By Josie Rabbitt Bingham
COMERIO—”If I was to describe the effect Hurricane Maria had in Comerio, it was total devastation,” said Josian Santiago, mayor of Comerio, Puerto Rico.
Comerio is a mountainous town nestled on the east side of Puerto Rico. Before the hurricane hit in 2017, the town had a population of 20,779. Now, thousands of homes sit empty on tree-covered hills.
“In the commercial sectors, in the homes, the hurricane affected the most poor of families, schools and police stations,” Santiago said. “Practically everything was destroyed. It was very painful for us to live that experience. We are still in the process of trying to recuperate.”
Many of the homes need roofs and expert carpentry work. That’s where the mayor stepped in, offering his carpenter to local Southern Baptist church planter, Jorge Santiago, who had asked the government for a list of people his church could help.
“Pastor Jorge is very involved in the community,” said Bob Wallingford, director of recovery for Send Relief Puerto Rico. “He invited me to the town hall to the mayor’s office to talk about projects. During the conversation, we found that the government has carpenters who work for the city. And I said, ‘Give me one. Give me one carpenter, and I’ll put a team of volunteers with them. We can help people rebuild their houses.’”
With the government partnering with local churches and FEMA’s Valor program providing construction materials for voluntary agencies like Send Relief, the people in Comerio are able to begin rebuilding their lives. Wallingford estimated 220 homes needed roof repairs.
“We have managed the collaboration of the church and the municipality,” Santiago said. “It was the church’s desire to work the cases that were in most need. They needed the support and skill in managing construction. From there, they identified which families had been most affected. We were able to help the church reach those places and at the same time collaborate with municipality workers who are skilled in carpentry construction work. They would direct the process of the construction with the support of the volunteers who came as part of the mission work they have come to do.”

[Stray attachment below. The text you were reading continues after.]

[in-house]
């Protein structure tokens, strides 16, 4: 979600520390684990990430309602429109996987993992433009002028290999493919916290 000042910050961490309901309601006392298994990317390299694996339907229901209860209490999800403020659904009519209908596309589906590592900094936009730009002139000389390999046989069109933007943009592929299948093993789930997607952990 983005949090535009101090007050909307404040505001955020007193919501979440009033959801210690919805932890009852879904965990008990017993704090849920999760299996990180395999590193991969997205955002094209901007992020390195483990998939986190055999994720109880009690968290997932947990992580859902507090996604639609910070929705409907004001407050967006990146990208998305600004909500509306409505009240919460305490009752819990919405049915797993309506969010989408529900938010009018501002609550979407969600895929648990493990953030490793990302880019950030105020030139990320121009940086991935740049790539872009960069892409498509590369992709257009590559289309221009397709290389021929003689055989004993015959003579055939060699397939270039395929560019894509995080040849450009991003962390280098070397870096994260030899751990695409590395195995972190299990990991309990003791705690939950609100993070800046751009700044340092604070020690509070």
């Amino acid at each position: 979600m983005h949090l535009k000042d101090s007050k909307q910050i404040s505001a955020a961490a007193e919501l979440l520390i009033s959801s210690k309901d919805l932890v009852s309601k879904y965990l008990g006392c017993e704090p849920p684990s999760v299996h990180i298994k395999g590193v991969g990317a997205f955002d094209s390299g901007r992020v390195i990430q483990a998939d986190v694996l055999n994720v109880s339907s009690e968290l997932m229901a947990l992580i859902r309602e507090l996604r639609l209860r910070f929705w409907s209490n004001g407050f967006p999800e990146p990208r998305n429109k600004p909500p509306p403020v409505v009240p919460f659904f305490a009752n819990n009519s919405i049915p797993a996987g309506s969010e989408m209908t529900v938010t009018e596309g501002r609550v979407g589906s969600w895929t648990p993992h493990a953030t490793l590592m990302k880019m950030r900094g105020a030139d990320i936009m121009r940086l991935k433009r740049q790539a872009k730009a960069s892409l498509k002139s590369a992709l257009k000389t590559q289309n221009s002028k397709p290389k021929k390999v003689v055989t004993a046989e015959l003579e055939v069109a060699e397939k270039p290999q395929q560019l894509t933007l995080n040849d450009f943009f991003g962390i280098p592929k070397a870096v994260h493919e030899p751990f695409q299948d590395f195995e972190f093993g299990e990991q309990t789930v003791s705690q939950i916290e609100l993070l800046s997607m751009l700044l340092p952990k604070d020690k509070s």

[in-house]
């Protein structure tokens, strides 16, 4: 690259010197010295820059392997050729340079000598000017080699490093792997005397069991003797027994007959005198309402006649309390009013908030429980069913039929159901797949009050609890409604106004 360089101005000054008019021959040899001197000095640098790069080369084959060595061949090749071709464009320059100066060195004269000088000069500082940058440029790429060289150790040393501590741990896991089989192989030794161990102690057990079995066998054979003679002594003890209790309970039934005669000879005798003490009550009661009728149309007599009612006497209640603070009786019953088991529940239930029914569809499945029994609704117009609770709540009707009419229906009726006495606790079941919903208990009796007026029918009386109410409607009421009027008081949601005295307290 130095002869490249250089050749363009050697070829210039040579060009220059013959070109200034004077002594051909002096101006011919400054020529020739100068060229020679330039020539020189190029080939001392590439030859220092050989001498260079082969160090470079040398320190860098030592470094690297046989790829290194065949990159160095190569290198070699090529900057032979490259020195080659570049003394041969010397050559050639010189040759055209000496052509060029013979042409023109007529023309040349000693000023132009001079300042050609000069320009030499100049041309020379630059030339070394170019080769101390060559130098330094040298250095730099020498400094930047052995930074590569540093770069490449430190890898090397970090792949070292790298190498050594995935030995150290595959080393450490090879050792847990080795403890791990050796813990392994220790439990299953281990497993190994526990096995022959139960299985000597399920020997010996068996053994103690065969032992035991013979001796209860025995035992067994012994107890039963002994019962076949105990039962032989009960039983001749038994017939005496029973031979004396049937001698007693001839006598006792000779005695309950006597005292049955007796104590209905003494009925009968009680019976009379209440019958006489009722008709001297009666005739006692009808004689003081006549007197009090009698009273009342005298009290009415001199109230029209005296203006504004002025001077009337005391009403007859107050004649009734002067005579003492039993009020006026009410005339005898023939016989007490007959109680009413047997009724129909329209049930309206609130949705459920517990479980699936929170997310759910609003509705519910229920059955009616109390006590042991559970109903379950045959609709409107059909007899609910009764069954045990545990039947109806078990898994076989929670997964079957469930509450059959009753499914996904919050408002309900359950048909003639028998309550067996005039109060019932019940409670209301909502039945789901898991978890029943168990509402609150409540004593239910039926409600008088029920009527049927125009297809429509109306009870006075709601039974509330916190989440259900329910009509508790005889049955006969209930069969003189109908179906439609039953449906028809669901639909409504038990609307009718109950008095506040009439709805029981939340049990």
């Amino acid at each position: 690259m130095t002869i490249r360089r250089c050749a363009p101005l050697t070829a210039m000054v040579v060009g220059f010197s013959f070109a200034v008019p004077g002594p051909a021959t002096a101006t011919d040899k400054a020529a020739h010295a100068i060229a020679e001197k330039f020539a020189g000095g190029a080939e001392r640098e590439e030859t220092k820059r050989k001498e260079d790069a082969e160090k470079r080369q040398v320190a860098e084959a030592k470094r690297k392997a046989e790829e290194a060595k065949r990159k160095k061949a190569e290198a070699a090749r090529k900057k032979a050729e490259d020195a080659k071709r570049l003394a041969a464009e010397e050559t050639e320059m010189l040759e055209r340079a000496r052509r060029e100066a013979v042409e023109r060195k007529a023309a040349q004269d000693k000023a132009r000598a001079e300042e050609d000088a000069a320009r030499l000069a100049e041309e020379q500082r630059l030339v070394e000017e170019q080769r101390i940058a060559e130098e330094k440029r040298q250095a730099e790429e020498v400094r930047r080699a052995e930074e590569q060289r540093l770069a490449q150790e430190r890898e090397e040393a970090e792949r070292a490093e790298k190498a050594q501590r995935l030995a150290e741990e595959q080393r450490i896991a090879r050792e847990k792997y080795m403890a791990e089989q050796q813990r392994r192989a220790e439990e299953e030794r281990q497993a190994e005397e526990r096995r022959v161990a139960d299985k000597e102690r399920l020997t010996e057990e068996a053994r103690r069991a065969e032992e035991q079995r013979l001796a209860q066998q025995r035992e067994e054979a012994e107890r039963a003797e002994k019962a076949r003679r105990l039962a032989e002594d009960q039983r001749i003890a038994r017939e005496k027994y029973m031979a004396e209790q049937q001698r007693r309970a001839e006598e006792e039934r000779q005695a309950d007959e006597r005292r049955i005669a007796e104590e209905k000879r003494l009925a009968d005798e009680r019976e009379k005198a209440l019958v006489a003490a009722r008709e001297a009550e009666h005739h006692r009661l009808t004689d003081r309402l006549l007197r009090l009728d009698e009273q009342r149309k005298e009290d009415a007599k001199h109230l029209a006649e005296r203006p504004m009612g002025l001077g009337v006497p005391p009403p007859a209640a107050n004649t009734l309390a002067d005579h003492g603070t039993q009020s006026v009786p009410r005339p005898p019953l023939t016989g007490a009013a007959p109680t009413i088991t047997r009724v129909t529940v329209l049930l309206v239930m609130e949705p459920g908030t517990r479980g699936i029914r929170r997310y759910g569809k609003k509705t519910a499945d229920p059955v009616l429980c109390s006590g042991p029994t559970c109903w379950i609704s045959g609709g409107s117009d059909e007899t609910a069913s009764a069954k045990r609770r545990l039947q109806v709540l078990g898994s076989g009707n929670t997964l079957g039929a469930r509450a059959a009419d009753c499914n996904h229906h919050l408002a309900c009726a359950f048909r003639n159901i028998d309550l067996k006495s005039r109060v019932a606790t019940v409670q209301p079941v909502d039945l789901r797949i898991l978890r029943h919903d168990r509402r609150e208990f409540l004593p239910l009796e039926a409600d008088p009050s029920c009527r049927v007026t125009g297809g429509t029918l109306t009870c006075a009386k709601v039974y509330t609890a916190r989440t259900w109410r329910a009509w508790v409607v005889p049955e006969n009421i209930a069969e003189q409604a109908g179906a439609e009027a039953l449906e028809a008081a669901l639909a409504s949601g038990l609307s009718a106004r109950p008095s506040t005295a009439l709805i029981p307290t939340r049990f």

Carlos Tirado was one of the carpenters who was part of the collaborative effort between church and municipality to rebuild and restore Comerio.
“I assist the teams that come from the United States to do repair and reconstruction to the homes,” Tirado said. “I also supervise them in certain aspects being that the majority of them do not have construction experience and are learning.”
One of Tirado’s jobs was to train the volunteers on construction safety and to ensure that high-quality work was being done. But he says the partnership between church and state is also enjoyable.
“I enjoy the company of the volunteers,” said Tirado. “Their charisma, affection, enthusiasm and their desires to work and help other people who’ve lost everything in the path of the hurricane is extraordinary. They understand it’s for a purpose. What they do is come and help the people.”
For Jorge Santiago, church planter and pastor of One Church, the ability to work with his local government and rebuild his city was an answer to prayer. More than 120 Puerto Ricans gave their lives to Christ this year when Southern Baptists shared the gospel.
“The partnership came through prayer,” said Jorge. “God put in my heart the idea to go and reach out to the mayor of the city and just offer him my resources. We believe through prayers we can do greater things. That’s exactly what we are seeing right now. We’re seeing an answer to prayer.
“Through this partnership and all the work God is allowing us to do in Comerio, we have the opportunity to minister to all people,” Jorge said. “God is pouring His love in Comerio. There’s something special happening here that we don’t get to see in other cities in Puerto Rico. I’m very honored to be part of that.”
To watch videos on the collaboration between Comerio’s church and state, click here.
Read our Instagram profile series on the Mayor, the Carpenter, the Pastor and the Recovery Director.
Josie Rabbitt Bingham writes for the North American Mission Board.